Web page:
|Publication number||US4569976 A|
|Application number||US 06/662,472|
|Publication date||Feb 11, 1986|
|Filing date||Oct 18, 1984|
|Priority date||Oct 18, 1984|
|Publication number||06662472, 662472, US 4569976 A, US 4569976A, US-A-4569976, US4569976 A, US4569976A|
|Inventors||William D. Zimmerman, Samuel C. Temin|
|Original Assignee||The Kendall Company|
|Export Citation||BiBTeX, EndNote, RefMan|
|Patent Citations (7), Referenced by (18), Classifications (6), Legal Events (8)|
|External Links: USPTO, USPTO Assignment, Espacenet|
The present invention relates to improved redox initiating systems for free radical polymerization.
The present invention also relates to improved cure systems for adhesives.
The present invention also relates to improved two-part acrylic adhesives, which may have both structural and non structural applications.
The present invention more particularly relates to an improved two-part acrylic adhesive incorporating an improved activator.
Two-part acrylic adhesives, otherwise known as reactive acrylics or toughened acrylics, are well-known in the art and commerce as useful, high-performance adhesives. A general description of this class of adhesives is given, for example, by A. Bachmann in Adhesives Age, August 1982, pp. 19-23 (June 1979); and by J. A. Graham, chapter 9 in Adhesives in Manufacturing, ed by G. L. Schneberger, Marcel Decker, 1983.
Key factors in performance of adhesives, include resistance to impact and stress, high adhesion to substrates and resistance to environmental hazards. Of further importance is the rate of cure. It is often desirable that the joint parts, one spread with adhesive and the other coated with activator, cure as quickly as possible after being joined together. It is also desirable that the strength of the joint develop rapidly. Further, the more rapid the cure, the less clamp or fixture time required, and, in general, the greater economic advantage being offered, particularly in high volume manufacturing processes. Still further in the case of the two-part acrylics, the useful lifetime, or the "on part life" of the activator is important. It would be desirable to prime, or apply activator, to a surface in anticipation of later assembly, or mating with the opposing, adhesive-coated surface, well in advance of assembly time in order to permit greater facility in manufacturing operations.
The reactive, or two-part acrylic adhesives, largely consist of (a) a monomer/elastomer solution or a monomer/oligomer/polymer solution, containing a free radical initiator, and (b) an accelerator for the initiator. It is common practice to include from about 5 to about 10 percent by weight of an unsaturated carboxylic acid in the adhesive formulation to accelerate cure time and give improved adhesion. A preferred polymerizable acid is methacrylic acid.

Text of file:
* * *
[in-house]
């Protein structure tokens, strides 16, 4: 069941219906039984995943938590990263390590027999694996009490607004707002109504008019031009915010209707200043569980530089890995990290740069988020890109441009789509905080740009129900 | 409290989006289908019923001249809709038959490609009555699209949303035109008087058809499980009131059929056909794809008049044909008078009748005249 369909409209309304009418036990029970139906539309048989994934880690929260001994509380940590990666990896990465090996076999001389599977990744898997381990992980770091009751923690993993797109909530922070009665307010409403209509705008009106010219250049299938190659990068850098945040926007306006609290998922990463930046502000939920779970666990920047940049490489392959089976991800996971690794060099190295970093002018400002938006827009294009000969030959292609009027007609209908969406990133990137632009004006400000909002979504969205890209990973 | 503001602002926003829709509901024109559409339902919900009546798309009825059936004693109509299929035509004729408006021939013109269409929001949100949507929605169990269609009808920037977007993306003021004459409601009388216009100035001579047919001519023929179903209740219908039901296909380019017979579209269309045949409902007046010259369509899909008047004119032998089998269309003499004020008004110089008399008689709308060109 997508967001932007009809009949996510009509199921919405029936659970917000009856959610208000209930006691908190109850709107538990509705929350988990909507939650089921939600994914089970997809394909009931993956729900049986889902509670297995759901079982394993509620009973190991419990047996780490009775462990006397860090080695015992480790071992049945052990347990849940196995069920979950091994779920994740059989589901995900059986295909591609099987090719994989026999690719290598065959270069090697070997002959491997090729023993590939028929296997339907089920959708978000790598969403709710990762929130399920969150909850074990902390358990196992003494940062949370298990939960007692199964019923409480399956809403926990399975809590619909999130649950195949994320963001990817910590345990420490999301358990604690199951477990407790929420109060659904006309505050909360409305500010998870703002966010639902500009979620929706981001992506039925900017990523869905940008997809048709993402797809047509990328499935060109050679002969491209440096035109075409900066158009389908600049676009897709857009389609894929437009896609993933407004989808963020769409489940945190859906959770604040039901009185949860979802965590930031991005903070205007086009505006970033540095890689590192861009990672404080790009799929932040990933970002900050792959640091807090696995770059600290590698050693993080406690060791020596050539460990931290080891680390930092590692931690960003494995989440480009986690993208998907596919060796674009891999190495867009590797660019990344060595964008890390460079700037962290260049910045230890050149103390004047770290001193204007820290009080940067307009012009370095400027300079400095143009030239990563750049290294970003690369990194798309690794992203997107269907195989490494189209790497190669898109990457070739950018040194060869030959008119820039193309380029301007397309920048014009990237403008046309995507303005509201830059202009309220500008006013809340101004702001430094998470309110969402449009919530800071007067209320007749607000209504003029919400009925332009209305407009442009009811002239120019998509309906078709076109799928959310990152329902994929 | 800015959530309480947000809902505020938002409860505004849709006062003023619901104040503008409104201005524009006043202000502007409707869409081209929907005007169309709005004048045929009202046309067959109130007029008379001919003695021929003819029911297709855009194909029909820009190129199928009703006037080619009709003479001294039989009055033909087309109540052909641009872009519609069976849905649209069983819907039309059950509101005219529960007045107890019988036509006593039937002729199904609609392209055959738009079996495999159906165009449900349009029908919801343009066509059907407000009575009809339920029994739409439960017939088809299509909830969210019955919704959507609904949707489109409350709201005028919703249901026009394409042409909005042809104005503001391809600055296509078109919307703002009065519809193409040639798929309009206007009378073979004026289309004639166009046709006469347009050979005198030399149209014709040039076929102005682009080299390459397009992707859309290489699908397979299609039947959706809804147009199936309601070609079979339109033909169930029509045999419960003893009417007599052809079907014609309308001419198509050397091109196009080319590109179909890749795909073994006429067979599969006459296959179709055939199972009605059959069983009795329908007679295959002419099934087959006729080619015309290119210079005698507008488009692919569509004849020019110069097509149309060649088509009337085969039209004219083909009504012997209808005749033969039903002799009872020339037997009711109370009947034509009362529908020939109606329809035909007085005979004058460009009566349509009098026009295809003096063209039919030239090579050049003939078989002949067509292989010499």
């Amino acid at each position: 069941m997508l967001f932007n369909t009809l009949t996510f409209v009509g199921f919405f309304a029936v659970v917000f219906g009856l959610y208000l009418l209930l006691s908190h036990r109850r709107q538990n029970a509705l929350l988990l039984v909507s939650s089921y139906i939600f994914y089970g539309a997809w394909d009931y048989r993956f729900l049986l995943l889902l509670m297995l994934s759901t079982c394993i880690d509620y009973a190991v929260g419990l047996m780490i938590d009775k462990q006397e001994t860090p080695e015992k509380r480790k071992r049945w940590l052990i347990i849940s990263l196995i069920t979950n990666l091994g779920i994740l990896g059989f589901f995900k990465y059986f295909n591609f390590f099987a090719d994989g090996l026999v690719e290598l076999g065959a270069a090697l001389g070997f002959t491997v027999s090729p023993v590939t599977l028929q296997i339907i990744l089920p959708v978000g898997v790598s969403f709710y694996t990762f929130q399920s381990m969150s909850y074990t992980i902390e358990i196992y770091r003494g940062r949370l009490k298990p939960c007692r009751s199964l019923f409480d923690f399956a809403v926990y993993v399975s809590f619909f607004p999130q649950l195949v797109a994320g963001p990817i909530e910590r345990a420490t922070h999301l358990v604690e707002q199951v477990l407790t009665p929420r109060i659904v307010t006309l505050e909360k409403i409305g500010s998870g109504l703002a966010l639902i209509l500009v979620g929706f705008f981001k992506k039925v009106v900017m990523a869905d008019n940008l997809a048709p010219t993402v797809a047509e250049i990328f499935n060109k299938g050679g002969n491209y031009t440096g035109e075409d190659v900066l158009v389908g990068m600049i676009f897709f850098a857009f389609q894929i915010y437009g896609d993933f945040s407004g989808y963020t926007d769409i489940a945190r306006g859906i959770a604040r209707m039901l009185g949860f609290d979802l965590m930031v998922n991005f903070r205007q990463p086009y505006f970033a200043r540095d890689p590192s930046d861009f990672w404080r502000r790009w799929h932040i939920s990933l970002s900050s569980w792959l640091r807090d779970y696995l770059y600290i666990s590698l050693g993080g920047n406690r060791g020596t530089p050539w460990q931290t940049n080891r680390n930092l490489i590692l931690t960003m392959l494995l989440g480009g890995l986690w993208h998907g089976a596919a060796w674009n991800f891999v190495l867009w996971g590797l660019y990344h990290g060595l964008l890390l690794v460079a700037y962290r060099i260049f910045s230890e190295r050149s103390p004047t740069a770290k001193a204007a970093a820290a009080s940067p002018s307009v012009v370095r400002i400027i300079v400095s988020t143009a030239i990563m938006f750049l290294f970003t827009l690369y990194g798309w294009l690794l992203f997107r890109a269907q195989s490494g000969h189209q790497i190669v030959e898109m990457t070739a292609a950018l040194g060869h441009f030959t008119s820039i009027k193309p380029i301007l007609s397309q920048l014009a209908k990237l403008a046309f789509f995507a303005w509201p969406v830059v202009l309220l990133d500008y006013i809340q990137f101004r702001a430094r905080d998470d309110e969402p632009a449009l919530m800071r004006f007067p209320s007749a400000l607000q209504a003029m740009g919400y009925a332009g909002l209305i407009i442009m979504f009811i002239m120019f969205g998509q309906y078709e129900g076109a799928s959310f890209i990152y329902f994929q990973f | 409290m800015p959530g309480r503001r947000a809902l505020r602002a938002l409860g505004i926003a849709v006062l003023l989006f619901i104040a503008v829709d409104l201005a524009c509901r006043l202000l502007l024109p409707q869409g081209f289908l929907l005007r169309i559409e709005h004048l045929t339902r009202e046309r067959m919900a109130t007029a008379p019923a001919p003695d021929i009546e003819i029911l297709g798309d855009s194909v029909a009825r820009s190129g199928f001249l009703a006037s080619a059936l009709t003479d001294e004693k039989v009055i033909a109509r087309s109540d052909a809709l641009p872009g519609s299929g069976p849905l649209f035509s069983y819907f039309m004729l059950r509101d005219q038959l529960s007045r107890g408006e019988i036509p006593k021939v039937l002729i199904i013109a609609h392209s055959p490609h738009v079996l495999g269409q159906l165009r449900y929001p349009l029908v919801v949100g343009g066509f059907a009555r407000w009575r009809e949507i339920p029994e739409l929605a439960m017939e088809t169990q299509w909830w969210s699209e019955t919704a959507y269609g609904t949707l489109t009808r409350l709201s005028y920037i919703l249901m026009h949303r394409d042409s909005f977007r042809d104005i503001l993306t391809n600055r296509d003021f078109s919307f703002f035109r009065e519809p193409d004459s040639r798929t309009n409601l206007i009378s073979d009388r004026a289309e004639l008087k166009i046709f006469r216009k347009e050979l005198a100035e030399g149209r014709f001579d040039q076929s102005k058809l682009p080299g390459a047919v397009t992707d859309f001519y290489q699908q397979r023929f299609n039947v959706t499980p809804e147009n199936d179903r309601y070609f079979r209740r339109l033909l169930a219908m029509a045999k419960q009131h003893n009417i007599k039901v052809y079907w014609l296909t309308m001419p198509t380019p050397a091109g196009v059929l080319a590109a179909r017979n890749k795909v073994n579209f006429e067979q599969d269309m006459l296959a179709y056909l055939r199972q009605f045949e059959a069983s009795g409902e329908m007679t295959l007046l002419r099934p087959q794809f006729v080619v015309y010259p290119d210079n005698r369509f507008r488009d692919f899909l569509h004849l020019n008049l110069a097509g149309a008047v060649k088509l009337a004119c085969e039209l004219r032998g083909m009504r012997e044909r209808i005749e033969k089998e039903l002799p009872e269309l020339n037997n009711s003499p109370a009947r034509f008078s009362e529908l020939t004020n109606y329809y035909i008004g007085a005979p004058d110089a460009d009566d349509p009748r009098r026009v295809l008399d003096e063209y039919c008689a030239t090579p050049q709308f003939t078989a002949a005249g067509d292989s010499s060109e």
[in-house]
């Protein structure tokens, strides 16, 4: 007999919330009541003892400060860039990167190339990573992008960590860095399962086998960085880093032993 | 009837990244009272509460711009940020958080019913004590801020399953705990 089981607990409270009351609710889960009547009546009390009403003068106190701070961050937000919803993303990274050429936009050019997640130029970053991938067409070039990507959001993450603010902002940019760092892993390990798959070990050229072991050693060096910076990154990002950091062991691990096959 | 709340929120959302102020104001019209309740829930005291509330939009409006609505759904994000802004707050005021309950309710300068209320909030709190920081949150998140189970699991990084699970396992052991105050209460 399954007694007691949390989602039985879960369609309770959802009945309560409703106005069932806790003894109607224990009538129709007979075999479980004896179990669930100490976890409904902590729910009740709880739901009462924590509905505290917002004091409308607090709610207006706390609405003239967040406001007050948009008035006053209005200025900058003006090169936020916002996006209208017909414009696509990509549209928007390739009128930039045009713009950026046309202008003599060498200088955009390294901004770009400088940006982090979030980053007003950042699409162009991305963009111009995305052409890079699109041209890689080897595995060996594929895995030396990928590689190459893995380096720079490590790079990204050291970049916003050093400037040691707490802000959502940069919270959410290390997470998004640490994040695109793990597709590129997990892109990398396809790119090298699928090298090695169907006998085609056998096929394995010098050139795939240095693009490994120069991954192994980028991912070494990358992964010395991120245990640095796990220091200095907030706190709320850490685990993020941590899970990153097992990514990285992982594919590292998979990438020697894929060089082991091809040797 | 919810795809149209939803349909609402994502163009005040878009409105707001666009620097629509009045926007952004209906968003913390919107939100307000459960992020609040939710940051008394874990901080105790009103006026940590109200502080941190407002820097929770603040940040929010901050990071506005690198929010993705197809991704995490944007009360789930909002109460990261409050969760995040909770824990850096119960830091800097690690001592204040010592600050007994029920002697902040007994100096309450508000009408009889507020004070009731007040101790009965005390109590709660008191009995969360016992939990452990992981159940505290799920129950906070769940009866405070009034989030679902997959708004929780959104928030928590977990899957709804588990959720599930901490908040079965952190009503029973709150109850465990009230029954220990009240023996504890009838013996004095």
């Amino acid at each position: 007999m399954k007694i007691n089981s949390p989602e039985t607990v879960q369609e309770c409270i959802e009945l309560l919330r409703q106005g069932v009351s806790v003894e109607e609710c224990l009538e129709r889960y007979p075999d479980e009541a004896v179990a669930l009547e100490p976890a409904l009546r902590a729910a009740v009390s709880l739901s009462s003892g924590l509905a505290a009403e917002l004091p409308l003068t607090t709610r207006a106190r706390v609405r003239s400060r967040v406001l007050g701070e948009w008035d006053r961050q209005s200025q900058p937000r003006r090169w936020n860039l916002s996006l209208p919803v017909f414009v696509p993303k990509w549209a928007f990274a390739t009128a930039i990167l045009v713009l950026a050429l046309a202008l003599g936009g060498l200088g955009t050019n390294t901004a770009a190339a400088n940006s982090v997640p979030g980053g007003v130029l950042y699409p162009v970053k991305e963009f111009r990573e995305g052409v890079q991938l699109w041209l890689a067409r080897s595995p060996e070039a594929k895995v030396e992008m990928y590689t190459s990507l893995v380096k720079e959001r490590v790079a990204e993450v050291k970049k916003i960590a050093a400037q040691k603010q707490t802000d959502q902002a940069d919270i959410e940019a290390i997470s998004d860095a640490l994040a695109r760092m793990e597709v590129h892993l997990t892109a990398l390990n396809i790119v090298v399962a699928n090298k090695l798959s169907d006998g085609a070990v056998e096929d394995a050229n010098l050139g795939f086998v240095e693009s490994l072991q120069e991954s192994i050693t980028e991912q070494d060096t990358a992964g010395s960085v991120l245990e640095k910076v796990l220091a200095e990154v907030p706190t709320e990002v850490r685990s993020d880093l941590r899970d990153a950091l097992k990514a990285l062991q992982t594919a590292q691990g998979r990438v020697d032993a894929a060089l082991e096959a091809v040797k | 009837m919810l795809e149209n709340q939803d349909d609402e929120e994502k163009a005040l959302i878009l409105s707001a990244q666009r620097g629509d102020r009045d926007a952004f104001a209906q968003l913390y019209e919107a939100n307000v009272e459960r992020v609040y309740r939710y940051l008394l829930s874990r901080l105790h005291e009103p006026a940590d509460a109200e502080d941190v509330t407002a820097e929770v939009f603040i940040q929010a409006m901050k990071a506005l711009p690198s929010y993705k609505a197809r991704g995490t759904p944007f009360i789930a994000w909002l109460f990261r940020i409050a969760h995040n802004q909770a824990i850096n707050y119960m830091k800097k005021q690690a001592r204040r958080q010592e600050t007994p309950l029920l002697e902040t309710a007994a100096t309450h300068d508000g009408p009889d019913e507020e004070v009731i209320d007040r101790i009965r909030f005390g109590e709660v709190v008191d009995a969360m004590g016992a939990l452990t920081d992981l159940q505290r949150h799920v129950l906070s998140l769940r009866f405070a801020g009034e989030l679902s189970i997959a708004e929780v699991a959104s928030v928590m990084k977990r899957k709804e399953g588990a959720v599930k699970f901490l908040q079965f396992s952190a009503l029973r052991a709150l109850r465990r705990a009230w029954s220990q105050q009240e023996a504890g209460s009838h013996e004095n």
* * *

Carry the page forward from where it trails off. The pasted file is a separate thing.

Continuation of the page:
The system is cured by polymerization of the monomer(s) or monomer/oligomer mixtures by free radical mechanisms. The free radicals are generated by reaction of the oxidant material, that is, the initiator or catalyst, and the reductant material, that is, the activator. Typically, therefore, the rate of radical generation which, in turn, determines the rate of polymerization or speed of cure, depends upon the nature of the redox reaction.
An early redox reaction, as disclosed in U.S. Pat. No. 3,994,764 consists of benzoyl peroxide (oxidant) and dimethylaniline (reductant). Because of the toxicity of dimethylaniline, a variety of other aromatic amine derivative have been disclosed. In some cases the odor of aromatic amine is unacceptable to the end user. However, the use of less toxic amine reductants does not eliminate the deficiency of an unstable peroxidic material like benzoyl peroxide (BPO). Instability in the peroxide catalyst leads to premature gelation of the adhesive on storage. In practice, BPO is not included in the adhesive portion of the system. In this case, the activator is contained in the monomer solution and the BPO or catalyst solution is separately applied. A more commonly used oxidant is the more thermally stable cumene hydroperoxide (CHP).
As a suitable reductant or activator to be coupled with CHP, condensation products of amines and aldehydes have been used, see e.g. U.S. Pat. No. 3,890,407. Well known commercial activators of this type include a condensate of butyraldehyde and aniline, sold by the R. T. Vanderbilt Company under the trade name VANAX 808™, and a butyraldehyde-butylamine condensate sold under the trade name VANAX 833™. A related material which is similar to VANAX 833™ but which contains a small amount of copper salt is sold by the Loctite Corp. under the designation LOCTITE NF.